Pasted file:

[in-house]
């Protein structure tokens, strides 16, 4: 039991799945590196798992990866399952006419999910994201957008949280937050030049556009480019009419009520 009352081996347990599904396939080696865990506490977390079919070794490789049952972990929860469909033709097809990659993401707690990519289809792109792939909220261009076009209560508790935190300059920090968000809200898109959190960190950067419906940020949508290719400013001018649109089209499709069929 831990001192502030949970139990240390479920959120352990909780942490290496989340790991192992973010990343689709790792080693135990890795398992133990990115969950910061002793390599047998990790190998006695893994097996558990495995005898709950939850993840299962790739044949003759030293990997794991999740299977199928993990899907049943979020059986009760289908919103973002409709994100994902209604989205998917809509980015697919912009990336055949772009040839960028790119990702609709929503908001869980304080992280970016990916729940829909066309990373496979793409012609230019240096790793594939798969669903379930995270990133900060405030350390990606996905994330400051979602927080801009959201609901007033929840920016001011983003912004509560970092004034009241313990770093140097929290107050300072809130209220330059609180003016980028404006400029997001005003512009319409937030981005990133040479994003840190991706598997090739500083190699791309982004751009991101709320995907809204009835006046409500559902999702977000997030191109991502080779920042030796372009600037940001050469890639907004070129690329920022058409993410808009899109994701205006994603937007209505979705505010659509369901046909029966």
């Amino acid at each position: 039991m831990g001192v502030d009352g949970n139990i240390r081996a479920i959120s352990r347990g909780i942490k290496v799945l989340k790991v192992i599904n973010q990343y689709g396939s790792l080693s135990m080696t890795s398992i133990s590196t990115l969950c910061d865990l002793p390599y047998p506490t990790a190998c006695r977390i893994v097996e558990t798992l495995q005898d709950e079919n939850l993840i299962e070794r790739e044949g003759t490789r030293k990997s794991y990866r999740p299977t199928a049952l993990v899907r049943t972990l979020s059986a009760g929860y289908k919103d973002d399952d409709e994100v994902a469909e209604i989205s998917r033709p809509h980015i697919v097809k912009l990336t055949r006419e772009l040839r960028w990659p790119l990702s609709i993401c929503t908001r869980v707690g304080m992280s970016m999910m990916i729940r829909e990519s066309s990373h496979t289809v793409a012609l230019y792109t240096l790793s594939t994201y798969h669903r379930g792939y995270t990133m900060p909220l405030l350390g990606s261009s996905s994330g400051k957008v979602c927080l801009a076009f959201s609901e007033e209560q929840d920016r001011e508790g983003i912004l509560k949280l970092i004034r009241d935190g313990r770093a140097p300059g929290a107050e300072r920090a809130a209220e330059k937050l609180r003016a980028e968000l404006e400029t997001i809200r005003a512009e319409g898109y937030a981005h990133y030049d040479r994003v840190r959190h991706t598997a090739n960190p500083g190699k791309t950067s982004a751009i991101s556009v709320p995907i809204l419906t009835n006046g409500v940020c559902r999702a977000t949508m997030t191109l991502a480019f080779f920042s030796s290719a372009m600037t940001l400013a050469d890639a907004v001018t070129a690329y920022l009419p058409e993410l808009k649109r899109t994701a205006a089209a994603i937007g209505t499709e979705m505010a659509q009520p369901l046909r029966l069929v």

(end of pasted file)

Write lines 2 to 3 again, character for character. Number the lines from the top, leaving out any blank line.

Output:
């Protein structure tokens, strides 16, 4: 039991799945590196798992990866399952006419999910994201957008949280937050030049556009480019009419009520 009352081996347990599904396939080696865990506490977390079919070794490789049952972990929860469909033709097809990659993401707690990519289809792109792939909220261009076009209560508790935190300059920090968000809200898109959190960190950067419906940020949508290719400013001018649109089209499709069929 831990001192502030949970139990240390479920959120352990909780942490290496989340790991192992973010990343689709790792080693135990890795398992133990990115969950910061002793390599047998990790190998006695893994097996558990495995005898709950939850993840299962790739044949003759030293990997794991999740299977199928993990899907049943979020059986009760289908919103973002409709994100994902209604989205998917809509980015697919912009990336055949772009040839960028790119990702609709929503908001869980304080992280970016990916729940829909066309990373496979793409012609230019240096790793594939798969669903379930995270990133900060405030350390990606996905994330400051979602927080801009959201609901007033929840920016001011983003912004509560970092004034009241313990770093140097929290107050300072809130209220330059609180003016980028404006400029997001005003512009319409937030981005990133040479994003840190991706598997090739500083190699791309982004751009991101709320995907809204009835006046409500559902999702977000997030191109991502080779920042030796372009600037940001050469890639907004070129690329920022058409993410808009899109994701205006994603937007209505979705505010659509369901046909029966």
């Amino acid at each position: 039991m831990g001192v502030d009352g949970n139990i240390r081996a479920i959120s352990r347990g909780i942490k290496v799945l989340k790991v192992i599904n973010q990343y689709g396939s790792l080693s135990m080696t890795s398992i133990s590196t990115l969950c910061d865990l002793p390599y047998p506490t990790a190998c006695r977390i893994v097996e558990t798992l495995q005898d709950e079919n939850l993840i299962e070794r790739e044949g003759t490789r030293k990997s794991y990866r999740p299977t199928a049952l993990v899907r049943t972990l979020s059986a009760g929860y289908k919103d973002d399952d409709e994100v994902a469909e209604i989205s998917r033709p809509h980015i697919v097809k912009l990336t055949r006419e772009l040839r960028w990659p790119l990702s609709i993401c929503t908001r869980v707690g304080m992280s970016m999910m990916i729940r829909e990519s066309s990373h496979t289809v793409a012609l230019y792109t240096l790793s594939t994201y798969h669903r379930g792939y995270t990133m900060p909220l405030l350390g990606s261009s996905s994330g400051k957008v979602c927080l801009a076009f959201s609901e007033e209560q929840d920016r001011e508790g983003i912004l509560k949280l970092i004034r009241d935190g313990r770093a140097p300059g929290a107050e300072r920090a809130a209220e330059k937050l609180r003016a980028e968000l404006e400029t997001i809200r005003a512009e319409g898109y937030a981005h990133y030049d040479r994003v840190r959190h991706t598997a090739n960190p500083g190699k791309t950067s982004a751009i991101s556009v709320p995907i809204l419906t009835n006046g409500v940020c559902r999702a977000t949508m997030t191109l991502a480019f080779f920042s030796s290719a372009m600037t940001l400013a050469d890639a907004v001018t070129a690329y920022l009419p058409e993410l808009k649109r899109t994701a205006a089209a994603i937007g209505t499709e979705m505010a659509q009520p369901l046909r029966l069929v």